October 24, 2013
Rights advocate discusses American prison policy
By Mara Biggs
On Oct. 16 from 5-6 p.m., Paul Wright spoke about America’s current prison policy in Cleveland-Marshall Law’s moot court room.
Wright, who is the executive director and founder of the Human Rights Defense Center, editor of Prison Legal News, and an author, spent 17 years in prison himself. He satirically discussed how remarkably he thinks the U.S. prison system works as a tool of social control.
“It’s been a pretty carefully designed policy over the past 30 years,” Wright said of the prison system.
There are currently 2.5 million people locked up in the U.S., not including juveniles and people in mental health facilities or other secured facilities. The prison population has been rapidly rising as America continues to increase criminalization, said Wright. He mentioned the registration of sex offenders, imprisonment for failing to pay child support and the war on drugs as some of the latest factors driving the crime rate up.
Wright argued that building prisons in the U.S. is like creating space for the poor, since the poor make up the largest part of the prison population.
“The United States has basically been very successful with substituting a mass-imprison policy for other forms of policy,” said Wright. “We may not have public housing, but we do in fact have housing in the form of prisons.”
Wright also argued that having no mental health policy in the U.S. is a big issue, with 40 percent of all prisoners being seriously mentally ill. He said that the U.S. is using imprisonment policy to lock up the mentally ill, like the poor, instead of implementing other policies that deal with the root causes of their criminalization.
In addition to housing the poor, Wright said that prisons are meant to help the poor who are living in rural areas economically, since poor, rural areas are where most prisons are built. He said the problem with this, though, is that most of the people living near the prisons don’t want to work in them. Wright said another problem is that prisoners are usually shipped from urban areas to these rural prisons, which are far away from their homes, making it very difficult for prisoners to keep in touch with their loved ones.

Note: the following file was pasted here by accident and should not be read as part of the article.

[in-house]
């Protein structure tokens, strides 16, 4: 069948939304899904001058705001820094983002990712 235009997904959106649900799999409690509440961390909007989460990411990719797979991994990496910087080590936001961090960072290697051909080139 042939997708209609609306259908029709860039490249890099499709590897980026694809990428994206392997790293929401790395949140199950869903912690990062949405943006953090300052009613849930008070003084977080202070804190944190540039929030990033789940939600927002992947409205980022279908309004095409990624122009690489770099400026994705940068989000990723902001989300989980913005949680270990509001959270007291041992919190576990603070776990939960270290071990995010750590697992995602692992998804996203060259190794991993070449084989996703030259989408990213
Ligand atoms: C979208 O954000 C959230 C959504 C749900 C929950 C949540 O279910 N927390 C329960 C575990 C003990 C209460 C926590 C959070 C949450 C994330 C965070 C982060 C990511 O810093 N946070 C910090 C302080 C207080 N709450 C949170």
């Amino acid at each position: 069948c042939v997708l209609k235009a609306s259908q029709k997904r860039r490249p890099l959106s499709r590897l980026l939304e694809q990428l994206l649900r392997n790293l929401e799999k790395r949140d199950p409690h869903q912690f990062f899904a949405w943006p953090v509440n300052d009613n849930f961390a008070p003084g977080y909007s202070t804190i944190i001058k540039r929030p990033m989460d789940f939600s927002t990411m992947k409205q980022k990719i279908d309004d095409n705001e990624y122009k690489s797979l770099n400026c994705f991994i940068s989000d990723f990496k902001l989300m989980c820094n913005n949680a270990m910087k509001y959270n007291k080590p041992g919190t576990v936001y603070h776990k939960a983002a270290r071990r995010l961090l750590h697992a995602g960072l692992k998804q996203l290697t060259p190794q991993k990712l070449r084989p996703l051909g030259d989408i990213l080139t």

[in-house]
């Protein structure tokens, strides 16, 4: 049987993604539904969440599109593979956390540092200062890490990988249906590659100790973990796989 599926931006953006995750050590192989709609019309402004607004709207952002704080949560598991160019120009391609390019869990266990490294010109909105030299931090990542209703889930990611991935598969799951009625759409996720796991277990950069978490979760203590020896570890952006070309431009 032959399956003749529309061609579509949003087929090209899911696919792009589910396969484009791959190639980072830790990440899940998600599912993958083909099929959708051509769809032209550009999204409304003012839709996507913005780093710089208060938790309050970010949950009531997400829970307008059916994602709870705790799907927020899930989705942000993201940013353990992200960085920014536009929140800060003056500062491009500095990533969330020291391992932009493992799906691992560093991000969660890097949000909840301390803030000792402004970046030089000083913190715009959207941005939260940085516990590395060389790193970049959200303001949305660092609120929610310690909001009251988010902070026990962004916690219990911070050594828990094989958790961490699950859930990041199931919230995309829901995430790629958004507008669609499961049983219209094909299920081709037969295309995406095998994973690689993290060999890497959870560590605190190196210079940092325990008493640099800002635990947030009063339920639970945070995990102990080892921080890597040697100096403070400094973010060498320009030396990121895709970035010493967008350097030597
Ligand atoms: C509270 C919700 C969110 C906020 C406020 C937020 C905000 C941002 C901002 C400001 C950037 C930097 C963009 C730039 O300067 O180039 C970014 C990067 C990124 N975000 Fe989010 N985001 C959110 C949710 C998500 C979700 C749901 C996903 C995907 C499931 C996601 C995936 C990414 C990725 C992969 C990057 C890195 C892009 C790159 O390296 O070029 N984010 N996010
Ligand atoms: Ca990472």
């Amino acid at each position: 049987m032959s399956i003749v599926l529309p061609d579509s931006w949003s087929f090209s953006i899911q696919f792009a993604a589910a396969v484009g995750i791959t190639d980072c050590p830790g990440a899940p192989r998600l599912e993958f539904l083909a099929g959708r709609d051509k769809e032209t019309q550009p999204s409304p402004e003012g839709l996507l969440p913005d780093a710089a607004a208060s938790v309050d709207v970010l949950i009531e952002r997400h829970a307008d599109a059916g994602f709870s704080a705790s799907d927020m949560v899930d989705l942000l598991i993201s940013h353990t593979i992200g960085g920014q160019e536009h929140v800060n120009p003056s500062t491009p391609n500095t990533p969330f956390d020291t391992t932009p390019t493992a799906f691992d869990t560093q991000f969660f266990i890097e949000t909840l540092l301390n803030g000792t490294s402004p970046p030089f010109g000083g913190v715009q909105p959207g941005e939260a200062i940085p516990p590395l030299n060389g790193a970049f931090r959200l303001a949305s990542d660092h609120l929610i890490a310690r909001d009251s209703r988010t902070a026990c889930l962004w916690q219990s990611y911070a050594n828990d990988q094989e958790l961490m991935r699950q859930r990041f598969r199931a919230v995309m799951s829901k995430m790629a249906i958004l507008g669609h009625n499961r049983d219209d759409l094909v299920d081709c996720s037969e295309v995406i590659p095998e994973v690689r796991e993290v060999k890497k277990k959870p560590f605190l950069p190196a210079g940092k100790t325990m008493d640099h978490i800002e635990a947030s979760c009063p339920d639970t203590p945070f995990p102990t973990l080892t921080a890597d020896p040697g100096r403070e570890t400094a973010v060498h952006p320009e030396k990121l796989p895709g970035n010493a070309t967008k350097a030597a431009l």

Wright discussed how mass imprisonment affects America’s unemployment rate, stating that if the millions of people locked up in U.S. prisons were out looking for jobs, the country’s unemployment rate would look something like those of Western Europe – in the double digits.
Wright thinks it’s unfair that convicted felons lose their right to vote and bear arms, and that interestingly, prisoners are used in counts for district’s voter populations, even though they aren’t eligible to vote. He also said mass incarceration has stifled political dissent in the U.S., as its strong enforcement has made people too scared to speak out or rise up against authority.
“One of the things about the American police state is that it promises security but it doesn’t deliver it,” said Wright. “But it delivers a lot of jobs and it transfers a lot of wealth. It’s really good at that.”